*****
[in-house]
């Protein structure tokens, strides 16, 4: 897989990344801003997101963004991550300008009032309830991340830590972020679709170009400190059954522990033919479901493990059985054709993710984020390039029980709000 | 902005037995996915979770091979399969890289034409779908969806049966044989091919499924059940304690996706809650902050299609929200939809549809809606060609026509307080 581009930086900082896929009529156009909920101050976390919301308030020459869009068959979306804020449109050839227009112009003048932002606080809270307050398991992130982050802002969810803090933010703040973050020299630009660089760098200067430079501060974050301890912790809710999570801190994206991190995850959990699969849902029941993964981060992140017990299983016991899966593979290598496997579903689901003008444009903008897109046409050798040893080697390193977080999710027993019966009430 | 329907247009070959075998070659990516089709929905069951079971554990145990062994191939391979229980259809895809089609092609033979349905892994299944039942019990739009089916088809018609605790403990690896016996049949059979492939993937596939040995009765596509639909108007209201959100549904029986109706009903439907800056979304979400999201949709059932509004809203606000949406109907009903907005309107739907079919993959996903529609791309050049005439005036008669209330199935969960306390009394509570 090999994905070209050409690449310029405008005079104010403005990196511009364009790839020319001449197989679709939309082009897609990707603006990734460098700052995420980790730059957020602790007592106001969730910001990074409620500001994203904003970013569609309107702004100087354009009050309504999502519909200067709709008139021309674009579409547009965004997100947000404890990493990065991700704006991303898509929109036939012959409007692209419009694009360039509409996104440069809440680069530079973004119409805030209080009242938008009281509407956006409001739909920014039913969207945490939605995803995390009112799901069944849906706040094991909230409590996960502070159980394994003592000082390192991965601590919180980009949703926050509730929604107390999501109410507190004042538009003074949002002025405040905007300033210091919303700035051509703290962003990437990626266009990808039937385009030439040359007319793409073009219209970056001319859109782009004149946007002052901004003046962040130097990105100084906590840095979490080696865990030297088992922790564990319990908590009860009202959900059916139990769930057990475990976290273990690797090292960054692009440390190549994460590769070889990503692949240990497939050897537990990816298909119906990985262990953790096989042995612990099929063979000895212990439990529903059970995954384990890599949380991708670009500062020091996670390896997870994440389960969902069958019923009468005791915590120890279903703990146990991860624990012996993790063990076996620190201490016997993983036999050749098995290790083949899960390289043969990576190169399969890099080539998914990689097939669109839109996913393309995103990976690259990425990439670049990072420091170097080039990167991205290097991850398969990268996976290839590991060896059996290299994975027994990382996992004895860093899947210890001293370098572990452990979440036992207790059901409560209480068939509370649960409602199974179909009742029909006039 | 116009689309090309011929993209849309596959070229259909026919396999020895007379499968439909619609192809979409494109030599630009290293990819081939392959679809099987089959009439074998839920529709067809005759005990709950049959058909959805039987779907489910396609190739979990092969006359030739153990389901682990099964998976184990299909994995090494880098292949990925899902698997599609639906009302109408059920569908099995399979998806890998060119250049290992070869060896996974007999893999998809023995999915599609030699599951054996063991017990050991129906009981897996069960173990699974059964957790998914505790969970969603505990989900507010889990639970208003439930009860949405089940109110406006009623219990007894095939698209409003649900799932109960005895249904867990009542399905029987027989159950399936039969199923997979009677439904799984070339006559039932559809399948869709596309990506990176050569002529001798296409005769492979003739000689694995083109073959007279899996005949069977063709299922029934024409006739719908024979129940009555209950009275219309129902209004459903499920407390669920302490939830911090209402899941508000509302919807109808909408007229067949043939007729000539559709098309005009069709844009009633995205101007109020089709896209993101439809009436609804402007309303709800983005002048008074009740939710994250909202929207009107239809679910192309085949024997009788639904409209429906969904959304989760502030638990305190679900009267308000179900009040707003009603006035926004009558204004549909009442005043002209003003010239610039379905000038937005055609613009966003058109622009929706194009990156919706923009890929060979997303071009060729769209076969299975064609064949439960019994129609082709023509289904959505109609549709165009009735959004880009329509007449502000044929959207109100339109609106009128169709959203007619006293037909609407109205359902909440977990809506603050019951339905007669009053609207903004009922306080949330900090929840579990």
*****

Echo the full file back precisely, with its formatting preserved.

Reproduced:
[in-house]
């Protein structure tokens, strides 16, 4: 897989990344801003997101963004991550300008009032309830991340830590972020679709170009400190059954522990033919479901493990059985054709993710984020390039029980709000 | 902005037995996915979770091979399969890289034409779908969806049966044989091919499924059940304690996706809650902050299609929200939809549809809606060609026509307080 581009930086900082896929009529156009909920101050976390919301308030020459869009068959979306804020449109050839227009112009003048932002606080809270307050398991992130982050802002969810803090933010703040973050020299630009660089760098200067430079501060974050301890912790809710999570801190994206991190995850959990699969849902029941993964981060992140017990299983016991899966593979290598496997579903689901003008444009903008897109046409050798040893080697390193977080999710027993019966009430 | 329907247009070959075998070659990516089709929905069951079971554990145990062994191939391979229980259809895809089609092609033979349905892994299944039942019990739009089916088809018609605790403990690896016996049949059979492939993937596939040995009765596509639909108007209201959100549904029986109706009903439907800056979304979400999201949709059932509004809203606000949406109907009903907005309107739907079919993959996903529609791309050049005439005036008669209330199935969960306390009394509570 090999994905070209050409690449310029405008005079104010403005990196511009364009790839020319001449197989679709939309082009897609990707603006990734460098700052995420980790730059957020602790007592106001969730910001990074409620500001994203904003970013569609309107702004100087354009009050309504999502519909200067709709008139021309674009579409547009965004997100947000404890990493990065991700704006991303898509929109036939012959409007692209419009694009360039509409996104440069809440680069530079973004119409805030209080009242938008009281509407956006409001739909920014039913969207945490939605995803995390009112799901069944849906706040094991909230409590996960502070159980394994003592000082390192991965601590919180980009949703926050509730929604107390999501109410507190004042538009003074949002002025405040905007300033210091919303700035051509703290962003990437990626266009990808039937385009030439040359007319793409073009219209970056001319859109782009004149946007002052901004003046962040130097990105100084906590840095979490080696865990030297088992922790564990319990908590009860009202959900059916139990769930057990475990976290273990690797090292960054692009440390190549994460590769070889990503692949240990497939050897537990990816298909119906990985262990953790096989042995612990099929063979000895212990439990529903059970995954384990890599949380991708670009500062020091996670390896997870994440389960969902069958019923009468005791915590120890279903703990146990991860624990012996993790063990076996620190201490016997993983036999050749098995290790083949899960390289043969990576190169399969890099080539998914990689097939669109839109996913393309995103990976690259990425990439670049990072420091170097080039990167991205290097991850398969990268996976290839590991060896059996290299994975027994990382996992004895860093899947210890001293370098572990452990979440036992207790059901409560209480068939509370649960409602199974179909009742029909006039 | 116009689309090309011929993209849309596959070229259909026919396999020895007379499968439909619609192809979409494109030599630009290293990819081939392959679809099987089959009439074998839920529709067809005759005990709950049959058909959805039987779907489910396609190739979990092969006359030739153990389901682990099964998976184990299909994995090494880098292949990925899902698997599609639906009302109408059920569908099995399979998806890998060119250049290992070869060896996974007999893999998809023995999915599609030699599951054996063991017990050991129906009981897996069960173990699974059964957790998914505790969970969603505990989900507010889990639970208003439930009860949405089940109110406006009623219990007894095939698209409003649900799932109960005895249904867990009542399905029987027989159950399936039969199923997979009677439904799984070339006559039932559809399948869709596309990506990176050569002529001798296409005769492979003739000689694995083109073959007279899996005949069977063709299922029934024409006739719908024979129940009555209950009275219309129902209004459903499920407390669920302490939830911090209402899941508000509302919807109808909408007229067949043939007729000539559709098309005009069709844009009633995205101007109020089709896209993101439809009436609804402007309303709800983005002048008074009740939710994250909202929207009107239809679910192309085949024997009788639904409209429906969904959304989760502030638990305190679900009267308000179900009040707003009603006035926004009558204004549909009442005043002209003003010239610039379905000038937005055609613009966003058109622009929706194009990156919706923009890929060979997303071009060729769209076969299975064609064949439960019994129609082709023509289904959505109609549709165009009735959004880009329509007449502000044929959207109100339109609106009128169709959203007619006293037909609407109205359902909440977990809506603050019951339905007669009053609207903004009922306080949330900090929840579990």